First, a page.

From Code to Consensus: Next-Level Tech Innovations of SUI Blockchain

Today, we are continuing our series of articles on the Sui blockchain to reveal the technical features that set the project apart from other platforms in the fast-paced landscape of digital innovation.

If you haven't read our first article, we recommend you start with it to get into the technicalities of the project more easily.

SUI - Explainer

Stay tuned as we delve into the distinctive aspects of SUI, exploring its consensus mechanisms, object-centric design, and the unique smart contract environment powered by the SUI Move language.

How Sui Works

Imagine a blockchain that can sidestep consensus for everyday transactions, eliminating the bottlenecks that plague many contemporary blockchains. In addition, its object-oriented data representation enables parallel execution of transactions, allowing horizontal scaling.

Intrigued? Now, first things first.

Spearheaded by the forward-thinking innovators at Mysten Labs, Sui project stands out as a cutting-edge blockchain platform with a fresh approach to adaptability, scalability, and security.

Consensus Mechanism

To organize the operation of the network, Sui utilizes the widely-adopted Delegated-Proof-of-Stake (DPoS) consensus algorithm, with transaction processing conducted by validator groups that change every 24 hours and represent active full nodes.

As the consensus suggests, a validator's voting power in the network is determined by the amount of stake delegated to them by SUI token holders. The higher delegated stake is, the more voting power a validator has. In exchange for processing transactions and conducting consensus, validators receive rewards.

You may say, "Nothing new! Most DPoS blockchains inherit the same principles", but let's not be hasty, the fun part is next.

Here we have a something special from Mysten Labs team – a mix of two powerful ideas, DAG and Blockchain!

At the high level, DAG-based consensus is a mechanism in which verification occurs at the transaction level rather than at the block level as in other traditional blockchain systems.

In the realm of blockchains and distributed ledger technologies, DAGs (Directed Acyclic Graphs) serve as an alternative to the conventional blockchain structure. Rather than forming a linear chain of blocks, these systems establish a graph of transactions. In this structure, each transaction validates one or more preceding transactions, offering the potential for increased scalability and parallel processing.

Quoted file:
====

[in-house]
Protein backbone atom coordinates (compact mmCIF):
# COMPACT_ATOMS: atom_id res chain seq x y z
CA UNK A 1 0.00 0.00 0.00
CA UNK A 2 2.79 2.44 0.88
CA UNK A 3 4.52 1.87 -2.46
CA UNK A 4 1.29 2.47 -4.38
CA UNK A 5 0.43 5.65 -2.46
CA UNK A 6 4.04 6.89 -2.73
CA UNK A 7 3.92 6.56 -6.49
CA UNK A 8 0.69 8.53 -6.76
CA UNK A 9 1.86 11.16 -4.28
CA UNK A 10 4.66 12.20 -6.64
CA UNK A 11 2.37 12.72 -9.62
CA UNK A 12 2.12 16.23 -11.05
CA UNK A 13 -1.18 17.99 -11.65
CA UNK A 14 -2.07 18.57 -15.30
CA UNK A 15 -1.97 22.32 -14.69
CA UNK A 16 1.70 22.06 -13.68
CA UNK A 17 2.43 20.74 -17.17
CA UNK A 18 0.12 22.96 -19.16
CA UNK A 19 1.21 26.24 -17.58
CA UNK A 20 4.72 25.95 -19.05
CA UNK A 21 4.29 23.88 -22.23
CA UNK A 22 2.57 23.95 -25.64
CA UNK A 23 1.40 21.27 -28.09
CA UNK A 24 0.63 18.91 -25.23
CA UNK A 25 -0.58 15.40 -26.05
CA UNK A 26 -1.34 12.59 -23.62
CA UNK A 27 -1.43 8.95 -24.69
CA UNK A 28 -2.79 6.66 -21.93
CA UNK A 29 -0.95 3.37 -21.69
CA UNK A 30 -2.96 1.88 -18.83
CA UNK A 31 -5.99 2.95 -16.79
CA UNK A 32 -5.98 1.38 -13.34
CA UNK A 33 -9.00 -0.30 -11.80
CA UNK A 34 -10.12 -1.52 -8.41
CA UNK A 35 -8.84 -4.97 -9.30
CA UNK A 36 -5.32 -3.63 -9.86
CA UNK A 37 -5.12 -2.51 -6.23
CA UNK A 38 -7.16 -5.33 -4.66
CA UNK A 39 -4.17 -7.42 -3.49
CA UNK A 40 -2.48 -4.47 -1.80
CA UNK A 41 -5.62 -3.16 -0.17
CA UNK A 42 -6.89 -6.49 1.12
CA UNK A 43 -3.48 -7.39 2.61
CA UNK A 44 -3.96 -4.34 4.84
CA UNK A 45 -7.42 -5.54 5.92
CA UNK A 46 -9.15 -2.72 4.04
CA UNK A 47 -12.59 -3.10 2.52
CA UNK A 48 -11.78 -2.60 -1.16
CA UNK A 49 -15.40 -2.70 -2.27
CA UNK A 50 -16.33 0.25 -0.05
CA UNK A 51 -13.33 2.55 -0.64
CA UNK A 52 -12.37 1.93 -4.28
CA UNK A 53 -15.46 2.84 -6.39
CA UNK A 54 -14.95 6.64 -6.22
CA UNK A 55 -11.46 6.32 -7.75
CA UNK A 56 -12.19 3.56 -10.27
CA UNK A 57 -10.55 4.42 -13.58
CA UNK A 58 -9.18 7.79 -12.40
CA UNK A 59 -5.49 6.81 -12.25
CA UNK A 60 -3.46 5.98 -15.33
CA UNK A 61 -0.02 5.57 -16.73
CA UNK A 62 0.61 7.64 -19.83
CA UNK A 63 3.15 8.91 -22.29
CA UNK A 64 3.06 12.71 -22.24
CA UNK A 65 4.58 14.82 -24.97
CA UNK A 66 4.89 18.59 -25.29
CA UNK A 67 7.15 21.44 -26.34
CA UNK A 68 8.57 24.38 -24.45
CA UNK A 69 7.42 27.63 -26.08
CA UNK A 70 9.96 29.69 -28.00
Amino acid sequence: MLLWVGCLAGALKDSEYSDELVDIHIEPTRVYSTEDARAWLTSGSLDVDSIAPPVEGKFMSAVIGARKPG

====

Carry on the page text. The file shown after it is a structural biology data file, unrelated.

DAG, or Directed Acyclic Graph, is a computer science and mathematical concept depicting a graph with no directed cycles. In a DAG, edges have a defined direction, moving from one vertex to another, creating a non-cyclic structure. This ensures that traversing the graph along the edges' directions won't lead back to the starting vertex.

Notable systems employing DAGs include IOTA, Hedera Hashgraph, and Nano. Other networks, like Fantom and Casper, showcasing their incorporation of DAG elements within a traditional blockchain framework.

The primary advantage of the DAG-based consensus system lies in its ability to achieve high-throughput parallelization. This means that numerous transaction processes, not reliant on strict ordering among themselves, can occur simultaneously in parallel.

Next, we'll cover solutions that allow Sui to scale without an upper limit.

Scalability of Sui

Object-oriented architecture

Sui stands out from other distributed ledgers due to its hybrid model where its history is stored in objects with globally unique IDs.

Most smart contract platforms like Ethereum utilize accounts to manage the blockchain's state, holding user balances, while other like Bitcoin and Cardano employ unspent transaction outputs (UTXO) to represent the remaining asset amount post-transaction.

Unlike traditional blockchains relying on accounts as the fundamental data entities, Sui revolutionizes the approach with an object-centric paradigm. Within this framework, on-chain entities take the form of objects, meticulously shaped and regulated by smart contracts.

Sui Smart Contracts are also objects called Move Package. During transactions, the objects involved in the transaction are dynamically grouped and treated as this group.

These objects embody diverse asset types, featuring specific attributes such as unique identifiers and ownership information. Furthermore, Sui's objects showcase adaptability, allowing them to be either mutable or immutable, providing a nuanced strategy for asset management and interactions in the blockchain realm.

In Sui, objects can have four types of ownership:

  1. Owned by an address: Objects owned by a specific address are accessible only through transactions signed by that particular address. (This is common for items like NFTs or fungible tokens)
  2. Owned by another object: Referred to as child objects, these objects require transactions to be signed by the owner of the parent object for access. (For example, in gaming NFTs, a sword NFT might be owned by an avatar NFT)
  3. Immutable: Immutable objects cannot be modified or owned by anyone after creation, but they can be read. (Move Packages, such as auctions frozen after completion, fall into this category)
  4. Mutable: Objects falling into this category can be interacted with and accessed by anyone based on the access-control mechanism defined by the smart contract governing the object. (These objects need consensus for sequencing reads/writes and can enforce their access control during execution, making them suitable for use cases like decentralized exchanges (DEXs) or auctions)